I can’t help but feel that the brief behind this anniversary release is misguided: attempting to capture the olfactory atmosphere inside the Diptyque flagship store almost guarantees a disorganized mish-mash of perfumes and scented candles. Indeed, the disparate elements thrown together here not only fail to cohere into a solid structure; they actually manage to cancel one another out. Reminders of older Diptyque scents flash by in the top notes - some fig sap from Philosykos, a dab of cinnamon and clove from Eau Lente, some zesty green notes from L’Ombre dans l’Eau - but the overall impression is muddled, congested and ultimately bland.

    Once the initial flurry of floral, green, and spice notes settles down, 34 Boulevard St. Germain emerges as a relatively undistinguished and straightforward amber oriental fragrance with a mildly interesting overlay of fig. The fig and sweet amber accord is linear and long-lasting, as I have come to expect from a Diptyque fragrance, but it lacks the character displayed so boldly in this house’s early offerings, much less any sense of the occasion its release was meant to celebrate.

    09 July, 2014

    Colin Maillard's avatar

    Italy Italy

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    Relique d'Amour (new) by Oriza L. Legrand

    The opening carries Oriza L. Legrand's "signature" crunchy greenness, humid and slightly decadent, here even more captivating and vibrant than in other scents by this house, with which Relique shares quite the same imaginative "world" – a sort of neoclassic, XVIII's century "botanical" feel, somehow ghastly and somehow lively, surely worth a try regardless of the quality of the scents (which sadly is not that good to me). As minutes pass it gets warmer as flowers emerge – dry, a bit pale but nice, especially because they smell more like the inner heart of flowers instead of petals – with also honey/pollen notes, a slight menthol/balsamic feel (pine), and finally incense (barely decent, don't expect nothing particularly dense, smoky or deep). The evolution finally tends towards a balsamic accord of flowers, spices (cumin), dusty resins, woods and incense. Quite simple in fact. Not bad, even decently pleasant, but overall in my opinion not worth its price and nothing special, mostly because of the quality of the materials, which to me smell all a bit plain and cheap.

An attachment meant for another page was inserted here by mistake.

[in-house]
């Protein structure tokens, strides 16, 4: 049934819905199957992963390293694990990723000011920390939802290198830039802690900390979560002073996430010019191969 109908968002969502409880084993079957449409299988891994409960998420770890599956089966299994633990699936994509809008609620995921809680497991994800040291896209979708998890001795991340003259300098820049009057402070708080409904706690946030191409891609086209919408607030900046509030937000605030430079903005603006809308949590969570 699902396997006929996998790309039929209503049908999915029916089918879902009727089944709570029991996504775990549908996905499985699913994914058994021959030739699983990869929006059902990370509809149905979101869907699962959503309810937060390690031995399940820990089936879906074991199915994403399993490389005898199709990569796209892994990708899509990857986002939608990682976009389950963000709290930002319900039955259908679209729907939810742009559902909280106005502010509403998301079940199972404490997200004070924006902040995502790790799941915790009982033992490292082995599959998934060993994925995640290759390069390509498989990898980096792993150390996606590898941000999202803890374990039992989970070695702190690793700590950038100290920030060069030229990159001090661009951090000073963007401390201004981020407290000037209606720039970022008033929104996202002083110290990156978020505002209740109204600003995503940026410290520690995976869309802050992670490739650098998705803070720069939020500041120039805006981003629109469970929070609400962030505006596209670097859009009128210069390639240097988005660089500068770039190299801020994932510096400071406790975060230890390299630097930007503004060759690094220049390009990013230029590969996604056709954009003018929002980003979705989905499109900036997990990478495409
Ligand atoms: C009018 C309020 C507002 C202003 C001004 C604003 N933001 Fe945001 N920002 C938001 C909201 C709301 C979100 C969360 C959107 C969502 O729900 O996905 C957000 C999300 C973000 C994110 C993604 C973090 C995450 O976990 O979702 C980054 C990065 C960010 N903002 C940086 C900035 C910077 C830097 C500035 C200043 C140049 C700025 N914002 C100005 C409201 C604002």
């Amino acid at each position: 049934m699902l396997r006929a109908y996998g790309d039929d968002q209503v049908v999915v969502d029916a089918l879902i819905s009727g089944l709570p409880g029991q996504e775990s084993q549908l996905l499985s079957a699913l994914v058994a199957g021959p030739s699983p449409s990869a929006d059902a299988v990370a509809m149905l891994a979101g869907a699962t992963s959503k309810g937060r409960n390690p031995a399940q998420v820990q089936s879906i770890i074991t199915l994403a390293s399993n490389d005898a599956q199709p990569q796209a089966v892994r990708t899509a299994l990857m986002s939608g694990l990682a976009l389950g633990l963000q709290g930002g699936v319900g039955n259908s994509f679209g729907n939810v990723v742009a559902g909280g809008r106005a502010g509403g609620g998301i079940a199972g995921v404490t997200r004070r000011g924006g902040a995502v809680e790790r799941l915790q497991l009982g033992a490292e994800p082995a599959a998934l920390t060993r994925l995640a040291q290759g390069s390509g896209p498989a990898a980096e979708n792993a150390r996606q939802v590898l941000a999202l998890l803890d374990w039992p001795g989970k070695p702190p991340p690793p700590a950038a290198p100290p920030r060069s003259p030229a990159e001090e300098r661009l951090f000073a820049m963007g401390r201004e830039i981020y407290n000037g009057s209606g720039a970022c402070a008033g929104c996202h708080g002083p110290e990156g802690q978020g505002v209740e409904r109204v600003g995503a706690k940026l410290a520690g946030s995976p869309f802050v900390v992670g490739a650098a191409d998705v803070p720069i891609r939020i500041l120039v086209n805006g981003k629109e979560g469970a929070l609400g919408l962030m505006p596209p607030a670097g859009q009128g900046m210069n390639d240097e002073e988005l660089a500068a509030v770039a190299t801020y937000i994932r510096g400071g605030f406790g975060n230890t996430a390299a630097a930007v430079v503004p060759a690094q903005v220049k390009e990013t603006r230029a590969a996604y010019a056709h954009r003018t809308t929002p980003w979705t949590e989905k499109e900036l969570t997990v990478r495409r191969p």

5,5-6/10

    09 July, 2014

    Colin Maillard's avatar

    Italy Italy

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    Sir Champaca by Sir

    I rarely think of a fragrance that it smells "weird": this one does. The weirdness resides in its creamy, fruity (fig-like), woody (sandalwood) and floral (something like osmanthus – which I guess it's "champaca") accords oddly blended with a fougère structure comprising drier flowers, aldehydes, oak moss, balmy-earthy base notes. The juicy-creamy floral-fruity notes sit over a crunchy herbal-musky-woody base accord with a slight salty-animalic feel, the effect is more or less like drawing a wig and fake lashes to a Leonardo da Vinci portrait. The point is: what a bizarre creamy-sweetish fougère concoction, especially in the first stages. The only term I can think of to synthetically describe this is: fascinating kitsch. Eventually it reaches a more pleasant drydown, surprisingly modern too, always comprising unusual creamy-tea like flower notes on woods, which carriers a peculiar, slightly feminine elegance, but a bit more balanced on the woody side. It may seem confused, but it isn't, it's just halfway kitsch and modern – the concept is modern, the actual composition is a bit kitsch. Not the best one around, but funny!

    5,5-6/10

    09 July, 2014

    Fleurine's avatar

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    Journey Woman by Amouage

    I feel like this is *my* Amouage (although I also have Ubar Woman, and Lyric Woman)...this is a stunning floriental that follows the note pyramid above, in a delicate and lightly whispering way. An astonishing elixir.